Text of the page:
Psychopaths Are More Likely to Have a Larger Striatum
Recent research has revealed that psychopaths have one part of the brain that’s larger than normal. It’s the striatum, a set of subcortical structures that are part of the basal ganglia. The area is related to important procedural and also emotional processes.
It should be noted, however, that this isn’t the first neurological peculiarity that’s been discovered in terms of psychopathic behavior. Experts have spent several years uncovering, layer by layer, the mystery of this ‘dark personality’. For example, it’s now known that psychopaths have severe alterations in processes such as empathy, feelings of guilt, fear, or anxiety.
However, genetic and neurological alterations aren’t enough to explain why a man or woman is a psychopath. Dr. James Fallon is one of the most prestigious neurologists in the world. He discovered that he has the genes and neurological characteristics of a psychopath.
Moreover, in his paternal family, there were up to seven murderers, one of them being the famous Lizzie Borden. However, Dr. Fallon was raised with love, secure attachment, and a wonderfully nurturing family. In fact, the environment is, in many cases, the factor that activates or deactivates the psychopathy gene, the one that many people carry within them.
Alterations in socio-emotional circuitry are a feature in offenders with psychopathic personalities.
Psychopaths are more likely to have a larger striatum
Neuroscientists from Nanyang Technological University in Singapore (NTU Singapore), the University of Pennsylvania, and California State University recently conducted an extremely interesting study. They concluded that a psychopath is more likely to have a larger-than-average striatum.
This factor allows a distinction to be made between those who could and couldn’t present this trait. An MRI is enough to find out. It would probably find that a person with psychopathic traits (active or latent) has a striatum that’s ten percent larger than that of those who lack this characteristic.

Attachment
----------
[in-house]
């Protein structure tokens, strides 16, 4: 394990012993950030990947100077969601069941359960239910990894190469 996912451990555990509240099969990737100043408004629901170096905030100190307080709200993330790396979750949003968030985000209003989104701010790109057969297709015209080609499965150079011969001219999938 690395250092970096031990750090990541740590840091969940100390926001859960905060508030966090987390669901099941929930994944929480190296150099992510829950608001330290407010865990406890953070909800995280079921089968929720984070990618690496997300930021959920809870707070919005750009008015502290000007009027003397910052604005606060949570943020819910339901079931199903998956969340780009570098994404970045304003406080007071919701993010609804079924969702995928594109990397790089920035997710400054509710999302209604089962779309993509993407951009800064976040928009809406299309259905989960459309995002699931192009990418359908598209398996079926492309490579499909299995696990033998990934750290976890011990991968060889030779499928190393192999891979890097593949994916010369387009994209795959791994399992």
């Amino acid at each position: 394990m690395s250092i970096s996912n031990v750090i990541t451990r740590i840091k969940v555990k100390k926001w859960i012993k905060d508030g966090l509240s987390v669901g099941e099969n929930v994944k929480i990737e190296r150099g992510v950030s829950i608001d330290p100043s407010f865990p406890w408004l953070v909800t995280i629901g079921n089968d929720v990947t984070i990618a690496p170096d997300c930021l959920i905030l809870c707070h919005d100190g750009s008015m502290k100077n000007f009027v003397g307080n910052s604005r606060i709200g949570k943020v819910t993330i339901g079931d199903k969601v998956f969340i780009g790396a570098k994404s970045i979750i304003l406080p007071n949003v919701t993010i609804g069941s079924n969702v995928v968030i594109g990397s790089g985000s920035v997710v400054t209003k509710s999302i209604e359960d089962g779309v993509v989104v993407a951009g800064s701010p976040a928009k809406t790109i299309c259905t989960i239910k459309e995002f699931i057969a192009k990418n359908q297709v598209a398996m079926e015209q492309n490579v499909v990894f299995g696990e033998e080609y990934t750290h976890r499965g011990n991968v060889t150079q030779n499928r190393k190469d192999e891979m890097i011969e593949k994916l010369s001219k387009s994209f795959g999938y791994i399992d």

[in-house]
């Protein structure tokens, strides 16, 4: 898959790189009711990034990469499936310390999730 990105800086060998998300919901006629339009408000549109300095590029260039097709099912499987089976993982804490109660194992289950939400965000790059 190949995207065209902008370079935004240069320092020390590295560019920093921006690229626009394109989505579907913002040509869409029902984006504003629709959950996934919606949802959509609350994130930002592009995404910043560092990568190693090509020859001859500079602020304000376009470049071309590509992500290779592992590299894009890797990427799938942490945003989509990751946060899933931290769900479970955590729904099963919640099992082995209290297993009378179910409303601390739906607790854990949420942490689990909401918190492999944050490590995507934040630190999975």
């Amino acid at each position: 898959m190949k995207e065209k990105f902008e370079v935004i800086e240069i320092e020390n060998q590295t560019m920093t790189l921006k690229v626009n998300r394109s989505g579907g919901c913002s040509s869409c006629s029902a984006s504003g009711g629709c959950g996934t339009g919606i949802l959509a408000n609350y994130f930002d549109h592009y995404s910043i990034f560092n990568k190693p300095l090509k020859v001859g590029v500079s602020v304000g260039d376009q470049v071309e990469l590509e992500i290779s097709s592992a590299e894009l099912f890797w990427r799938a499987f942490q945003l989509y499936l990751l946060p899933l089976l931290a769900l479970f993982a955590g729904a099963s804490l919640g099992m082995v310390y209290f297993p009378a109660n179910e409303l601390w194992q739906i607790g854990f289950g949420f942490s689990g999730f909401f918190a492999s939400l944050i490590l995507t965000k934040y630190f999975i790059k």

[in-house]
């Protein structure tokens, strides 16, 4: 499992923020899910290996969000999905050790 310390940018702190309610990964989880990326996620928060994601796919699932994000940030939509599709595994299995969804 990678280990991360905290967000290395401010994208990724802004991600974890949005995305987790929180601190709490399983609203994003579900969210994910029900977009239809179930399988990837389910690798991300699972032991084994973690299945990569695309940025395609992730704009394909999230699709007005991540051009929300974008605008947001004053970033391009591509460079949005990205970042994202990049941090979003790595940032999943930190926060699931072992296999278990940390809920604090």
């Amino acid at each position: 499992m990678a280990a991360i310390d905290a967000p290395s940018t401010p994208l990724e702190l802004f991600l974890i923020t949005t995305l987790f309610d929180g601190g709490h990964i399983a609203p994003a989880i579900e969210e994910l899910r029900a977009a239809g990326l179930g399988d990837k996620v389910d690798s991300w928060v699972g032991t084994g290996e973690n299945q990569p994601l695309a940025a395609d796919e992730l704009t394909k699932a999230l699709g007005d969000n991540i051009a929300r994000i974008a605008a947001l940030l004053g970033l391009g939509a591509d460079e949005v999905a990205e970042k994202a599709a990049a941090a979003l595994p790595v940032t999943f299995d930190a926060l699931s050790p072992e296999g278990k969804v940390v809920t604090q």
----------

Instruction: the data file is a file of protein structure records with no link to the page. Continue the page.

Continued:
So what are the characteristics of the people who present this nuance in their brain? Let’s take a look.
An overactive striatum: the mind in search of rewards
The striatum deals with multiple functions that are essential for the human being. Among them are those related to motor learning, movement, and procedural memory. However, it’s also decisive in tasks such as motivated behavior or the ability to select actions based on expected rewards.
One aspect that defines psychopaths is their instrumental behavior. Indeed, they act only for their own interest and to obtain what they want. The striatum controls, through dopamine secretion, the brain’s reward system. The aforementioned study found that this function is highly active in psychopaths.
Therefore, we’re talking about people with low empathy, but who are highly motivated to achieve what they want (whether legal or not). This results in them not being afraid to violate ethical, moral, and legal principles.
Behavior more prone to violence
Psychopaths have a larger than normal striatum. However, they also present striking structural and functional changes in the brain. A study conducted by the University of Turku (Finland) indicates that they show great impulsiveness, a lack of cognitive control, and poor regulation of emotions.
All of this increases the probability that psychopaths are at the greatest risk of becoming involved in violent and criminal actions. It should be noted, however, that not all people with psychopathic traits cross this threshold. Many become those aggressive colleagues or bosses who abuse their authority and are responsible for disastrous results in their own companies.
It’s important to note that only one percent of the population demonstrates high-grade psychopathy capable of leading them to aggressive and illegal acts. People with low-grade psychopathic traits abound to a greater degree. These people are difficult to live with and they deceive and manipulate others to achieve what they want. It’s reprehensible and unethical conduct but not illegal.
Professor Adrian Raine, from the Department of Criminology, Psychiatry, and Psychology at the University of Pennsylvania (USA) is a co-author of the study we referred to earlier. He claims that the fact that psychopaths have a larger striatum is hereditary and can be inherited by children from their parents.
Does this mean that having a larger striatum would determine our psychopathic behavior? The answer is no. Having certain brain abnormalities associated with psychopathy doesn’t activate this trait in 100 percent of cases, although it’s obviously a risk. However, as we indicated earlier, there are more associated variables apart from genetic or biological ones.
Growing up in a social and family environment that’s safe, emotionally nurturing, and free of traumatic experiences can numb the development of this trait.
Finally, although everything still isn’t known about this altered personality profile, scientists are becoming closer to unraveling its intricate mysteries.It might interest you...